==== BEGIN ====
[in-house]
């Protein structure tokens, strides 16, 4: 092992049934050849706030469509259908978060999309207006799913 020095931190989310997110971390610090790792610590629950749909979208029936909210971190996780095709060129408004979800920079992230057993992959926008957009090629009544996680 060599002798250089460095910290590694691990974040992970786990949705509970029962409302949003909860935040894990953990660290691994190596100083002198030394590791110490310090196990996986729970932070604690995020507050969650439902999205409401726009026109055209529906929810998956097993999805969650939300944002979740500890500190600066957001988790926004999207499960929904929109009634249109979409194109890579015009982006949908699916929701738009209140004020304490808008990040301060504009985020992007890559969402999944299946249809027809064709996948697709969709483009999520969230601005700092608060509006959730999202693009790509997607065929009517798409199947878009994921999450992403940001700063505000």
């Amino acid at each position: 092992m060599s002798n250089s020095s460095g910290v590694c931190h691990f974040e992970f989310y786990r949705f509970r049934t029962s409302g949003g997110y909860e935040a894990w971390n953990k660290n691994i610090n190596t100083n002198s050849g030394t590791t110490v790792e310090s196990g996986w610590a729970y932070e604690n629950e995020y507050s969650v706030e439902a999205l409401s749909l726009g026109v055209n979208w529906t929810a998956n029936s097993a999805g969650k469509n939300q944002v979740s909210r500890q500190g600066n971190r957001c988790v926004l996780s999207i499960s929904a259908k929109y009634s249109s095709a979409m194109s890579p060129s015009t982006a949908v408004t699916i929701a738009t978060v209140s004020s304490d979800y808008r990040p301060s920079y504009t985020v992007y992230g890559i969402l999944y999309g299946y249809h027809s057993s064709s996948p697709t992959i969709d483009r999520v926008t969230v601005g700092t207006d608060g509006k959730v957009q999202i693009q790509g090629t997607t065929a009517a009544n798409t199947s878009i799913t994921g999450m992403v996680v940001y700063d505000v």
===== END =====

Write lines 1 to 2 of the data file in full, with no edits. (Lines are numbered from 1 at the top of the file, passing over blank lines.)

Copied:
[in-house]
């Protein structure tokens, strides 16, 4: 092992049934050849706030469509259908978060999309207006799913 020095931190989310997110971390610090790792610590629950749909979208029936909210971190996780095709060129408004979800920079992230057993992959926008957009090629009544996680 060599002798250089460095910290590694691990974040992970786990949705509970029962409302949003909860935040894990953990660290691994190596100083002198030394590791110490310090196990996986729970932070604690995020507050969650439902999205409401726009026109055209529906929810998956097993999805969650939300944002979740500890500190600066957001988790926004999207499960929904929109009634249109979409194109890579015009982006949908699916929701738009209140004020304490808008990040301060504009985020992007890559969402999944299946249809027809064709996948697709969709483009999520969230601005700092608060509006959730999202693009790509997607065929009517798409199947878009994921999450992403940001700063505000």